Turkey launches Islam's answer to G7
Prime Minister Necmettin Erbakan sees his dream of a new Muslim economic club realised
Tuesday 17 June 1997
Prime ministerial hubris is understandable; Turks and others laughed at Mr Erbakan when he suggested forming a club for ambitious Muslim countries.
On Sunday, however, representatives from Turkey, Nigeria, Indonesia, Egypt, Pakistan, Malaysia, Bangladesh and Iran met in Istanbul to enshrine the principles of what will be known as the D8. What is more, all save Nigeria sent either their President or Prime Minister. Even the fragile President Suharto of Indonesia made an appearance, although he snoozed through Sunday's speeches.
The most noted absentee was Hosni Mubarak, Egypt's President, who is angry with Turkey for attacking Kurdish guerillas in Northern Iraq.
Apart from a piqued Egypt, the new club faces other challenges. Dispersed over three continents, D8 countries have little obvious common ground. Despite signing on Sunday a seductive commitment to "democracy rather than oppression", few D8 member states are democratic. While all are Muslim, there is a big difference between Nigeria, say, which has a big Christian minority, and Iran's Shia theocracy.
But when leaders forget tiresome details like these - as they did on Sunday - Muslim unity among developing countries is an enticing theme. When Mr Erbakan said yesterday that the D8 was not a Muslim club, he did so for the benefit of a sceptical Western press: D8 members reckon it is. What is more, they say the D8's limited numbers make it more effective than the cumbersome Organisation of Islamic Countries, a 56-member forum which agrees on little save its antipathy to Israel.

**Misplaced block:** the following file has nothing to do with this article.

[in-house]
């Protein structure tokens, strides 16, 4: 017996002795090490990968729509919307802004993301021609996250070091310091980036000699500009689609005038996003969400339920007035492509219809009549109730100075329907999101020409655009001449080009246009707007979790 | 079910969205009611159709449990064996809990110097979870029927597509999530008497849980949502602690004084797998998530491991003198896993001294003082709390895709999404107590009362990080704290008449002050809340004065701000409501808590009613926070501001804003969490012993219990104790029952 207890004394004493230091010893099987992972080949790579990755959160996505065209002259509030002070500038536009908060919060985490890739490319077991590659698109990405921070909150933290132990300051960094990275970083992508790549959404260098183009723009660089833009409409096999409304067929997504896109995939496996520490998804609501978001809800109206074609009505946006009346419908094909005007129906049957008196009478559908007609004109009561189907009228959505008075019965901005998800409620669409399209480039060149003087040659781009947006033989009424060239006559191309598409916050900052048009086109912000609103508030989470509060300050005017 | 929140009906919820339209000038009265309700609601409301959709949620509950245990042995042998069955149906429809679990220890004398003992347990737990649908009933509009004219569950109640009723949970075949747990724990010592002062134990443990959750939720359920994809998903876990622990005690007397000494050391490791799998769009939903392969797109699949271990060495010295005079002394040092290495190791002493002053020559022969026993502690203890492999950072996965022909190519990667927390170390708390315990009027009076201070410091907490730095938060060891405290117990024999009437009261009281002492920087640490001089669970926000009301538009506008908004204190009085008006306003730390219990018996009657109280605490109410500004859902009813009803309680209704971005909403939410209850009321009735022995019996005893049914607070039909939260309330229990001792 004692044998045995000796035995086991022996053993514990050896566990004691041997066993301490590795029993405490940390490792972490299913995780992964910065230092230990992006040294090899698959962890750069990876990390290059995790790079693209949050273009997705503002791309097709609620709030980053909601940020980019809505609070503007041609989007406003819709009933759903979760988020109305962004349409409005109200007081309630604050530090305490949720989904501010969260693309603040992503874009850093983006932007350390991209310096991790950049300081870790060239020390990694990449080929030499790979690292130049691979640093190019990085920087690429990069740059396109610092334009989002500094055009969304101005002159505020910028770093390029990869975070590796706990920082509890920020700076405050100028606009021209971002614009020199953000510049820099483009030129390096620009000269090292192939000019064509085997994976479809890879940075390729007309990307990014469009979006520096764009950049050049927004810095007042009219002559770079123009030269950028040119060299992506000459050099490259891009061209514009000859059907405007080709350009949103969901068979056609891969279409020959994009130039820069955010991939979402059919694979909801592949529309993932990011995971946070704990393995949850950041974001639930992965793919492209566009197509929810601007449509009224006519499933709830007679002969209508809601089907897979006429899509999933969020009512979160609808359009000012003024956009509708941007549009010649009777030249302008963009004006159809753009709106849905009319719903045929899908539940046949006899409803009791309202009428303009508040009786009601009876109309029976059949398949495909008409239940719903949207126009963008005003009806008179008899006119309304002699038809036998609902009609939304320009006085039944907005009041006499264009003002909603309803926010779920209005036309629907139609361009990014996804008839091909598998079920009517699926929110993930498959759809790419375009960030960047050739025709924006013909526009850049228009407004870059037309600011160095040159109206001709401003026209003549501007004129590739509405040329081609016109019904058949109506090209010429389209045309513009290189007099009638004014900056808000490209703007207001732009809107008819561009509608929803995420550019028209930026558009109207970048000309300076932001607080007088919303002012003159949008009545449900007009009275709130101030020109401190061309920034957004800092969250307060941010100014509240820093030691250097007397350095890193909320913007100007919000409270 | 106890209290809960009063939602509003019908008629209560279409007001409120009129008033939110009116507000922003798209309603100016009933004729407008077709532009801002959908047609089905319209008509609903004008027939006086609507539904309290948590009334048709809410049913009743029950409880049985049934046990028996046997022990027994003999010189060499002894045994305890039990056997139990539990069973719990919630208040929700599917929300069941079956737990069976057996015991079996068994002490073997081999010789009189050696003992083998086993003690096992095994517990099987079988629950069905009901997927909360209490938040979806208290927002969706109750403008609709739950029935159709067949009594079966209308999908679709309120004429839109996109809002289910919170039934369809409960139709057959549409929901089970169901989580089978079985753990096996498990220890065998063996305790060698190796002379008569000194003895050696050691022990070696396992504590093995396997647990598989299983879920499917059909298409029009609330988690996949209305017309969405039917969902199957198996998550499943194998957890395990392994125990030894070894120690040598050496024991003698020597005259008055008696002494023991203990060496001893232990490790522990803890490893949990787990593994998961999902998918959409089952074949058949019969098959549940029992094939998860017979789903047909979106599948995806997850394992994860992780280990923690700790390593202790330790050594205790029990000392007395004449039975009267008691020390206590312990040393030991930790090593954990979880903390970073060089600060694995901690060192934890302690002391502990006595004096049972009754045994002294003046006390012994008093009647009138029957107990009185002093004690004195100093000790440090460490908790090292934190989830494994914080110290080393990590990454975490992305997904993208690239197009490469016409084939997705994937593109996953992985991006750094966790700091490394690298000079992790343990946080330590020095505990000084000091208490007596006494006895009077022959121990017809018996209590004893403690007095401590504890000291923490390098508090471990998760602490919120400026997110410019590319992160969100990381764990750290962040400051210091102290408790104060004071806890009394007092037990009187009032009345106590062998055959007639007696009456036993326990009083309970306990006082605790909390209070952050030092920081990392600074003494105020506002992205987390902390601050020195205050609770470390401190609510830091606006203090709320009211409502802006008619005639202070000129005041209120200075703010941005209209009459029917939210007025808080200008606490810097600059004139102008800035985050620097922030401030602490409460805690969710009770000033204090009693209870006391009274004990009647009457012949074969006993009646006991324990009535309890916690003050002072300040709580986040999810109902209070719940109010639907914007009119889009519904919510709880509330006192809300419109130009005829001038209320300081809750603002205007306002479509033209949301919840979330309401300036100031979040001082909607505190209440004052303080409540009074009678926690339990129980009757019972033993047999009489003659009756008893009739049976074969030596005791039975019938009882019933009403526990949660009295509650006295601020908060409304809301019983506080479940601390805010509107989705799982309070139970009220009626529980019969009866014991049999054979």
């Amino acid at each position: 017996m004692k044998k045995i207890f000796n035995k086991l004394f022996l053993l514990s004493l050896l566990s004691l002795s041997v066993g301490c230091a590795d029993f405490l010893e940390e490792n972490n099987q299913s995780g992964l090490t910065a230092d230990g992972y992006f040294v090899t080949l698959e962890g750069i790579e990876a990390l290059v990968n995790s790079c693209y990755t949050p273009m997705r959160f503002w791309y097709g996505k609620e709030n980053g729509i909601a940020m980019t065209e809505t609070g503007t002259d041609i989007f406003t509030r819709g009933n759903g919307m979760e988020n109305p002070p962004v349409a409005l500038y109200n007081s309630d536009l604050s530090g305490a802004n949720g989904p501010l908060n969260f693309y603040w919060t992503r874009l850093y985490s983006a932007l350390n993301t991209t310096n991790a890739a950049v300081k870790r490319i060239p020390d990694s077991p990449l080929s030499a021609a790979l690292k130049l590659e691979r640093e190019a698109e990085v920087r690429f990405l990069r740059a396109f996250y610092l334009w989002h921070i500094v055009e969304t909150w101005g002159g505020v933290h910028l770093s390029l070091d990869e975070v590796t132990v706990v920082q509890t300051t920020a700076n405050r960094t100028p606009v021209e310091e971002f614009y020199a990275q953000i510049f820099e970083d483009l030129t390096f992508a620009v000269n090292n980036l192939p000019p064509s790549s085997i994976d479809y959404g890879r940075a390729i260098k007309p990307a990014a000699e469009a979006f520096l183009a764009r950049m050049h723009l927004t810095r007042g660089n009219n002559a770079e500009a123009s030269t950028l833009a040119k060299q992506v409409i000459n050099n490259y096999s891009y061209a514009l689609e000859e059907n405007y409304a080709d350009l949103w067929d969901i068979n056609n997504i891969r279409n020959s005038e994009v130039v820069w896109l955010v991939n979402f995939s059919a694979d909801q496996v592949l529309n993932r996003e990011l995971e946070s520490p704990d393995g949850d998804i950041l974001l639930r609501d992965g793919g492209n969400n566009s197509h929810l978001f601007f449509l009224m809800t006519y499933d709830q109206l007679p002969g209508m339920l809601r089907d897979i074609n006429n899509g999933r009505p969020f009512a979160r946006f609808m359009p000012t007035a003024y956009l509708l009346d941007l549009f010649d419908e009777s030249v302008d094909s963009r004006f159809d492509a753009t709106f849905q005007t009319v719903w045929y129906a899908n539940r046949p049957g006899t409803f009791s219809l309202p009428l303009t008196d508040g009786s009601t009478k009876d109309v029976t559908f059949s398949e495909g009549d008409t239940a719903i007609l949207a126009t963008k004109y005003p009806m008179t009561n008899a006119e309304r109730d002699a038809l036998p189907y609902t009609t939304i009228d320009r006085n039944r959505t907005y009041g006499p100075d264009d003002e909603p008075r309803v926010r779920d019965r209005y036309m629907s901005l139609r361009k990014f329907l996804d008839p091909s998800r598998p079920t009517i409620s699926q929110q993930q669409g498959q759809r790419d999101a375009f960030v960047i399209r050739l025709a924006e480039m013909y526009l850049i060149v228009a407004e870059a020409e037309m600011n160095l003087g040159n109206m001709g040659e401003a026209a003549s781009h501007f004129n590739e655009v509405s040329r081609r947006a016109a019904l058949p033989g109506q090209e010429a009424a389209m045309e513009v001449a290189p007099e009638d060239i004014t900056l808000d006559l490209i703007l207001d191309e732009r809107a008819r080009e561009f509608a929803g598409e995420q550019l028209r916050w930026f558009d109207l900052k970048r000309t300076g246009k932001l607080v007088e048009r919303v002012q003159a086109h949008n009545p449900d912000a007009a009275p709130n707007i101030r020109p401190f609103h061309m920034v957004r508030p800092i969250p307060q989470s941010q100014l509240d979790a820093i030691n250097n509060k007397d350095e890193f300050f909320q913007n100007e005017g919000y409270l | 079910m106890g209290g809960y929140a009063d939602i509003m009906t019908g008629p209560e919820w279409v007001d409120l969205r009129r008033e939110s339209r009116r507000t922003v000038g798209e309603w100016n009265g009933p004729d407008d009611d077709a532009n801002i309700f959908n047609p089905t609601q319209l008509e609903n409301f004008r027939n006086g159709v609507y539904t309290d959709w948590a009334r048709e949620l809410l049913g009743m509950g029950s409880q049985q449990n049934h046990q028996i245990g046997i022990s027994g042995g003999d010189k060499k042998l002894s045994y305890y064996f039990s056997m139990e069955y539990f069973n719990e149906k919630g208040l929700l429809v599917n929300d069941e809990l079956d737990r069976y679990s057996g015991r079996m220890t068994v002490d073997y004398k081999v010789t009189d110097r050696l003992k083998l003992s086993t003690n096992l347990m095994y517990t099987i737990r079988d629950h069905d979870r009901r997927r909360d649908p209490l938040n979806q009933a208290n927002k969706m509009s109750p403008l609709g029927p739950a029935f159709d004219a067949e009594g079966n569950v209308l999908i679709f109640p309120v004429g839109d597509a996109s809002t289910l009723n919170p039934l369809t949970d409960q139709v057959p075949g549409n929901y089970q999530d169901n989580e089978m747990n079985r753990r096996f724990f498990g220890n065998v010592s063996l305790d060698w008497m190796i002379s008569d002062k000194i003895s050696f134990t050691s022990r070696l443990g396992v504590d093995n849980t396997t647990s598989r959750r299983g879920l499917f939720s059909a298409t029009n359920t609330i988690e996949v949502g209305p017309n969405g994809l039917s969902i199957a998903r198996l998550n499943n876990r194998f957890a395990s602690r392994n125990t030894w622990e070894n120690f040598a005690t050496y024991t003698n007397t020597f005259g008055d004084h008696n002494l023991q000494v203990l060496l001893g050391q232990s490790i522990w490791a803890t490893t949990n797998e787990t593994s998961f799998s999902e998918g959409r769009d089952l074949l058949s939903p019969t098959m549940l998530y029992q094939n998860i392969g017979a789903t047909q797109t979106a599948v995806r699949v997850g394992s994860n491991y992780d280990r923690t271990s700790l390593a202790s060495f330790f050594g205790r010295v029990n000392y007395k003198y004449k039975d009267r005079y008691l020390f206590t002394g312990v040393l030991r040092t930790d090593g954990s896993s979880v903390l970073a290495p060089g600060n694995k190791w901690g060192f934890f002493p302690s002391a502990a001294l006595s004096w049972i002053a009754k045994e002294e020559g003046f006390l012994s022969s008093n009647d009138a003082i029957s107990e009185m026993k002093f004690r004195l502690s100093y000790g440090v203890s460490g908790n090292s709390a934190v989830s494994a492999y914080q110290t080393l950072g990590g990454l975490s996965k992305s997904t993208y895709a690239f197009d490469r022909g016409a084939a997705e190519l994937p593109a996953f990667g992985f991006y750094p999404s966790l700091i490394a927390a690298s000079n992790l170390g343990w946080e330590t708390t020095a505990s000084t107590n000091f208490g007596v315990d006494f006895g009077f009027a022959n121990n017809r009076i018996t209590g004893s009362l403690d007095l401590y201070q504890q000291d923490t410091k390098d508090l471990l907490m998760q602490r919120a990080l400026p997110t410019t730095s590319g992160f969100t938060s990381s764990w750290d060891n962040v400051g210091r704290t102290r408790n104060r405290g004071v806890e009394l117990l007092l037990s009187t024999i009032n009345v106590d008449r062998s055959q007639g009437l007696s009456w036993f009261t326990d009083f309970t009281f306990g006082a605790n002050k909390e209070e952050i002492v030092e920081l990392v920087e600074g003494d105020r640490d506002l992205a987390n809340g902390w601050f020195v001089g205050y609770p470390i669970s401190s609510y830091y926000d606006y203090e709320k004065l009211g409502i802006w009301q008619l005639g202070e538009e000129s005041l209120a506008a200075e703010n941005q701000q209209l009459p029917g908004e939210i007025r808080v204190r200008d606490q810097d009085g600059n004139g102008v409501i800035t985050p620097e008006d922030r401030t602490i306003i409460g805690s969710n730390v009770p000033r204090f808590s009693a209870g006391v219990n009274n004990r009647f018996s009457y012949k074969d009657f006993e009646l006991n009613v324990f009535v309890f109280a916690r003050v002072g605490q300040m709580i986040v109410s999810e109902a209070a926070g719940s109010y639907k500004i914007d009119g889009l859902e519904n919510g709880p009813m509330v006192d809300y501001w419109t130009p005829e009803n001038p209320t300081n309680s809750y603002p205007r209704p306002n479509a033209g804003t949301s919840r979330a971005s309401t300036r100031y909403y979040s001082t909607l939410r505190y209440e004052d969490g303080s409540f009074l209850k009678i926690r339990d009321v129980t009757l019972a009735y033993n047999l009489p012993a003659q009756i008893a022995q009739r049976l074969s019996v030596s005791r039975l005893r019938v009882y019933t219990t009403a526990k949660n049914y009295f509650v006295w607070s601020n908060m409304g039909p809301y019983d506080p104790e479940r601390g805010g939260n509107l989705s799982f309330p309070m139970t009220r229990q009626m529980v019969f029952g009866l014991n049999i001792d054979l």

What the D8 is for is not yet clear. Not for wielding economic clout; the combined gross national product of the D8 countries is little more than half that of Italy, the weakest member of the D8's rich, Western equivalent, the G7. And the new club makes little sense as a trading bloc either; so far, apart from each another, the more dynamic members of D8 prefer to do business with neigh-bours and with the West, regardless of religious distinction.
That leaves politics. This was apparent when Nawaz Sharif, Pakistan's Prime Minister, used his speech at the summit to attack India's position on the disputed territories of Jammu and Kashmir. Mr Sharif confirmed suspicions that Pakistan will try and get the D8 to pressure India on the subject when he told The Independent: "We highlighted the problem today and will continue doing so until the issue is resolved."
It is unlikely that the D8 - "a non-political organisation" according to its architect - will take up cudgels on behalf of Pakistan. It is equally hard to see it coming down hard on Israel and the US, as Iran wants it to. Galloping defence co-operation between Turkey and Israel makes this impossible.
By next December, when the D8 leaders are scheduled to meet in Dhaka, it will be clearer whether the organisation is a mildly anti-Western talking- shop or a first step towards mutually beneficial co-operation. Sunday's declaration was longer on commitment to ideals than it was on costed proposals.
The organisation may face its first major test as early as tomorrow, when Mr Erbakan is expected to step down as Turkey's Prime Minister.
Future Prime Ministers may decide that Turkey should not - as it does now - pay the bills for the D8 secretariat in Istanbul. Mr Erbakan's most likely replacement, Tansu Ciller, gave an indication of her attitude towards the organisation when she gave a press conference on Saturday. Despite being under the same roof as Messrs Rafsanjani and Suharto, she made no reference to the D8, but concentrated on domestic politics.
tIstanbul (Reuters) - Unidentified assailants launch-ed a rocket attack on the main police headquarters in Istanbul yesterday, the Anatolian news agency said. A building housing the narcotics squad was hit but it was not immediately clear if there were any injuries.
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